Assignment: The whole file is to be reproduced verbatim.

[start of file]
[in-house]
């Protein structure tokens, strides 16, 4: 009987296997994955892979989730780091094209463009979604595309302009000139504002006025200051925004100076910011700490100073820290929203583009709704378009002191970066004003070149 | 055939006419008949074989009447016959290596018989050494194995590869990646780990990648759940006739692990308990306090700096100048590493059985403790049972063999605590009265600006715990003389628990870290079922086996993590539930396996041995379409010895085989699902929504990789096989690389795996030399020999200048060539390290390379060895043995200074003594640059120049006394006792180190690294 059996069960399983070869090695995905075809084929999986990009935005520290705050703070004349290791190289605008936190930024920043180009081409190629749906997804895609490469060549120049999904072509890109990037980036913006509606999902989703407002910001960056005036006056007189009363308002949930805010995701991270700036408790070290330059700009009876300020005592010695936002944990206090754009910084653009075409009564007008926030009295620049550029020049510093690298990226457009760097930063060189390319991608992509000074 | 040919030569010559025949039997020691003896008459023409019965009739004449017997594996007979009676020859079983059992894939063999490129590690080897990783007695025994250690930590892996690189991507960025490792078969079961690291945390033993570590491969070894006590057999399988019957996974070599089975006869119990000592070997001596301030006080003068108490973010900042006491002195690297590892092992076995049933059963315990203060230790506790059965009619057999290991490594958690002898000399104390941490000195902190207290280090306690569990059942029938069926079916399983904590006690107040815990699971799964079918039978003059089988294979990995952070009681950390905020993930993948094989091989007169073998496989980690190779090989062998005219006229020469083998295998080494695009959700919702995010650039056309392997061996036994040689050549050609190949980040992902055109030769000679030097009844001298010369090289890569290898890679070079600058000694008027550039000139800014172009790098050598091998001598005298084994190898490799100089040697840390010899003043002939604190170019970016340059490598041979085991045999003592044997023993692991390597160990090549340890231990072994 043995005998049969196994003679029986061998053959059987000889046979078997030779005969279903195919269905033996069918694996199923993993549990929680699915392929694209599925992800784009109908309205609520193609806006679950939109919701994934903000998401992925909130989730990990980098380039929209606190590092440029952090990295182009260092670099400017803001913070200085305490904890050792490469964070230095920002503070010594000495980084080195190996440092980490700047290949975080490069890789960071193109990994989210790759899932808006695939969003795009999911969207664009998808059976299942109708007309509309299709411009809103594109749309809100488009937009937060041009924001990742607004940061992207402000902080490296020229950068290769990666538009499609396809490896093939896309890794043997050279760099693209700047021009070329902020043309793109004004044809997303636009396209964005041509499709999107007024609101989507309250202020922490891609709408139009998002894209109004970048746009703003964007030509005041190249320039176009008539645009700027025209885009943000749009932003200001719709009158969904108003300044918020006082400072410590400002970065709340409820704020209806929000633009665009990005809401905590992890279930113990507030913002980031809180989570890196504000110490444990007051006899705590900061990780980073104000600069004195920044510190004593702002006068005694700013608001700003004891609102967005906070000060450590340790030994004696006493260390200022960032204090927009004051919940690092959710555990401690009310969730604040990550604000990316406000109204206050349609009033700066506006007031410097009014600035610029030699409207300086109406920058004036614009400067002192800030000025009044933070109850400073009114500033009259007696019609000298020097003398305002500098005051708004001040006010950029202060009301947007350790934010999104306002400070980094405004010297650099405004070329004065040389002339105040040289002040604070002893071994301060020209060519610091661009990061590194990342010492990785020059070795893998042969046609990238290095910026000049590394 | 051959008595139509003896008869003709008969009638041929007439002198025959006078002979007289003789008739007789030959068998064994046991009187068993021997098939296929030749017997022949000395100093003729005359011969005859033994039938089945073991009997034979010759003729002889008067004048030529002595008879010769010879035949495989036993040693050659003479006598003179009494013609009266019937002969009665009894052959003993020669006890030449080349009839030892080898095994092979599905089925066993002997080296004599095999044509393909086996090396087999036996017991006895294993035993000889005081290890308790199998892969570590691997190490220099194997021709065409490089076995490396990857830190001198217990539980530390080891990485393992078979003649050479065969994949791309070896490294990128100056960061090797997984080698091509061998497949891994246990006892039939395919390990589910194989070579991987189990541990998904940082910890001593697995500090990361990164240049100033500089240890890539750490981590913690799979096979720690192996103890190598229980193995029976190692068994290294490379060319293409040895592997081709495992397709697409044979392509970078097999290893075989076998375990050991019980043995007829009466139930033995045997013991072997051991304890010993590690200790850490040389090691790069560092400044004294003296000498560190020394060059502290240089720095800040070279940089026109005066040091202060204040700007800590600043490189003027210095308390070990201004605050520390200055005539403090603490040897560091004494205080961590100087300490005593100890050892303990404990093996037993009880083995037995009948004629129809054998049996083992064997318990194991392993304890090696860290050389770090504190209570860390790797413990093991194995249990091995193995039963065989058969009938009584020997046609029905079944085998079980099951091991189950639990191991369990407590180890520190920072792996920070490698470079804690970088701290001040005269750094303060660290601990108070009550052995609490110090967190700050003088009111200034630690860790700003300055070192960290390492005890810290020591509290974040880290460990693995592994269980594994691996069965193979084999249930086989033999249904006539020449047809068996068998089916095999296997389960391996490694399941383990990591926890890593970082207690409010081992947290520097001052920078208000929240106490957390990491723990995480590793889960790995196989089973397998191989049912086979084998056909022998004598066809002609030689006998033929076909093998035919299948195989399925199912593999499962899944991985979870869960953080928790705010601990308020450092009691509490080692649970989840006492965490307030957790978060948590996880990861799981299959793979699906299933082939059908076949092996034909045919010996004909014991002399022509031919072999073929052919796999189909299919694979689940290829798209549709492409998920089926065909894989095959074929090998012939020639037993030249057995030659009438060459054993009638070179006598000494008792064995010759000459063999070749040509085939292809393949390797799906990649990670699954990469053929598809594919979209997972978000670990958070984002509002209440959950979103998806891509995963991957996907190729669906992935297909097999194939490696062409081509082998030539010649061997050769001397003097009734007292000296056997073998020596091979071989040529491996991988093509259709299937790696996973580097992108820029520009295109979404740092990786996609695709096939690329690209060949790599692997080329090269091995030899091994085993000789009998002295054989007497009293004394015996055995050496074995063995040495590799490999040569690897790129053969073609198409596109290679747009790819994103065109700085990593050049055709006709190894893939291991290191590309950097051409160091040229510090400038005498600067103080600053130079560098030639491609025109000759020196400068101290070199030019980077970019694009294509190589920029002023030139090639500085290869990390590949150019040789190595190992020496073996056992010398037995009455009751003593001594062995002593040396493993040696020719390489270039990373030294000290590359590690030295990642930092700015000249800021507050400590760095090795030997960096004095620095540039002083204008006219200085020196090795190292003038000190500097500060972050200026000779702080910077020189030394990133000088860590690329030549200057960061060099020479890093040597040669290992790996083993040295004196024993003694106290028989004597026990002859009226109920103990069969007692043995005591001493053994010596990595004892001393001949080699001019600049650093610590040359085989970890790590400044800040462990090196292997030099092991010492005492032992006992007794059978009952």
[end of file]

[in-house]
């Protein structure tokens, strides 16, 4: 009987296997994955892979989730780091094209463009979604595309302009000139504002006025200051925004100076910011700490100073820290929203583009709704378009002191970066004003070149 | 055939006419008949074989009447016959290596018989050494194995590869990646780990990648759940006739692990308990306090700096100048590493059985403790049972063999605590009265600006715990003389628990870290079922086996993590539930396996041995379409010895085989699902929504990789096989690389795996030399020999200048060539390290390379060895043995200074003594640059120049006394006792180190690294 059996069960399983070869090695995905075809084929999986990009935005520290705050703070004349290791190289605008936190930024920043180009081409190629749906997804895609490469060549120049999904072509890109990037980036913006509606999902989703407002910001960056005036006056007189009363308002949930805010995701991270700036408790070290330059700009009876300020005592010695936002944990206090754009910084653009075409009564007008926030009295620049550029020049510093690298990226457009760097930063060189390319991608992509000074 | 040919030569010559025949039997020691003896008459023409019965009739004449017997594996007979009676020859079983059992894939063999490129590690080897990783007695025994250690930590892996690189991507960025490792078969079961690291945390033993570590491969070894006590057999399988019957996974070599089975006869119990000592070997001596301030006080003068108490973010900042006491002195690297590892092992076995049933059963315990203060230790506790059965009619057999290991490594958690002898000399104390941490000195902190207290280090306690569990059942029938069926079916399983904590006690107040815990699971799964079918039978003059089988294979990995952070009681950390905020993930993948094989091989007169073998496989980690190779090989062998005219006229020469083998295998080494695009959700919702995010650039056309392997061996036994040689050549050609190949980040992902055109030769000679030097009844001298010369090289890569290898890679070079600058000694008027550039000139800014172009790098050598091998001598005298084994190898490799100089040697840390010899003043002939604190170019970016340059490598041979085991045999003592044997023993692991390597160990090549340890231990072994 043995005998049969196994003679029986061998053959059987000889046979078997030779005969279903195919269905033996069918694996199923993993549990929680699915392929694209599925992800784009109908309205609520193609806006679950939109919701994934903000998401992925909130989730990990980098380039929209606190590092440029952090990295182009260092670099400017803001913070200085305490904890050792490469964070230095920002503070010594000495980084080195190996440092980490700047290949975080490069890789960071193109990994989210790759899932808006695939969003795009999911969207664009998808059976299942109708007309509309299709411009809103594109749309809100488009937009937060041009924001990742607004940061992207402000902080490296020229950068290769990666538009499609396809490896093939896309890794043997050279760099693209700047021009070329902020043309793109004004044809997303636009396209964005041509499709999107007024609101989507309250202020922490891609709408139009998002894209109004970048746009703003964007030509005041190249320039176009008539645009700027025209885009943000749009932003200001719709009158969904108003300044918020006082400072410590400002970065709340409820704020209806929000633009665009990005809401905590992890279930113990507030913002980031809180989570890196504000110490444990007051006899705590900061990780980073104000600069004195920044510190004593702002006068005694700013608001700003004891609102967005906070000060450590340790030994004696006493260390200022960032204090927009004051919940690092959710555990401690009310969730604040990550604000990316406000109204206050349609009033700066506006007031410097009014600035610029030699409207300086109406920058004036614009400067002192800030000025009044933070109850400073009114500033009259007696019609000298020097003398305002500098005051708004001040006010950029202060009301947007350790934010999104306002400070980094405004010297650099405004070329004065040389002339105040040289002040604070002893071994301060020209060519610091661009990061590194990342010492990785020059070795893998042969046609990238290095910026000049590394 | 051959008595139509003896008869003709008969009638041929007439002198025959006078002979007289003789008739007789030959068998064994046991009187068993021997098939296929030749017997022949000395100093003729005359011969005859033994039938089945073991009997034979010759003729002889008067004048030529002595008879010769010879035949495989036993040693050659003479006598003179009494013609009266019937002969009665009894052959003993020669006890030449080349009839030892080898095994092979599905089925066993002997080296004599095999044509393909086996090396087999036996017991006895294993035993000889005081290890308790199998892969570590691997190490220099194997021709065409490089076995490396990857830190001198217990539980530390080891990485393992078979003649050479065969994949791309070896490294990128100056960061090797997984080698091509061998497949891994246990006892039939395919390990589910194989070579991987189990541990998904940082910890001593697995500090990361990164240049100033500089240890890539750490981590913690799979096979720690192996103890190598229980193995029976190692068994290294490379060319293409040895592997081709495992397709697409044979392509970078097999290893075989076998375990050991019980043995007829009466139930033995045997013991072997051991304890010993590690200790850490040389090691790069560092400044004294003296000498560190020394060059502290240089720095800040070279940089026109005066040091202060204040700007800590600043490189003027210095308390070990201004605050520390200055005539403090603490040897560091004494205080961590100087300490005593100890050892303990404990093996037993009880083995037995009948004629129809054998049996083992064997318990194991392993304890090696860290050389770090504190209570860390790797413990093991194995249990091995193995039963065989058969009938009584020997046609029905079944085998079980099951091991189950639990191991369990407590180890520190920072792996920070490698470079804690970088701290001040005269750094303060660290601990108070009550052995609490110090967190700050003088009111200034630690860790700003300055070192960290390492005890810290020591509290974040880290460990693995592994269980594994691996069965193979084999249930086989033999249904006539020449047809068996068998089916095999296997389960391996490694399941383990990591926890890593970082207690409010081992947290520097001052920078208000929240106490957390990491723990995480590793889960790995196989089973397998191989049912086979084998056909022998004598066809002609030689006998033929076909093998035919299948195989399925199912593999499962899944991985979870869960953080928790705010601990308020450092009691509490080692649970989840006492965490307030957790978060948590996880990861799981299959793979699906299933082939059908076949092996034909045919010996004909014991002399022509031919072999073929052919796999189909299919694979689940290829798209549709492409998920089926065909894989095959074929090998012939020639037993030249057995030659009438060459054993009638070179006598000494008792064995010759000459063999070749040509085939292809393949390797799906990649990670699954990469053929598809594919979209997972978000670990958070984002509002209440959950979103998806891509995963991957996907190729669906992935297909097999194939490696062409081509082998030539010649061997050769001397003097009734007292000296056997073998020596091979071989040529491996991988093509259709299937790696996973580097992108820029520009295109979404740092990786996609695709096939690329690209060949790599692997080329090269091995030899091994085993000789009998002295054989007497009293004394015996055995050496074995063995040495590799490999040569690897790129053969073609198409596109290679747009790819994103065109700085990593050049055709006709190894893939291991290191590309950097051409160091040229510090400038005498600067103080600053130079560098030639491609025109000759020196400068101290070199030019980077970019694009294509190589920029002023030139090639500085290869990390590949150019040789190595190992020496073996056992010398037995009455009751003593001594062995002593040396493993040696020719390489270039990373030294000290590359590690030295990642930092700015000249800021507050400590760095090795030997960096004095620095540039002083204008006219200085020196090795190292003038000190500097500060972050200026000779702080910077020189030394990133000088860590690329030549200057960061060099020479890093040597040669290992790996083993040295004196024993003694106290028989004597026990002859009226109920103990069969007692043995005591001493053994010596990595004892001393001949080699001019600049650093610590040359085989970890790590400044800040462990090196292997030099092991010492005492032992006992007794059978009952």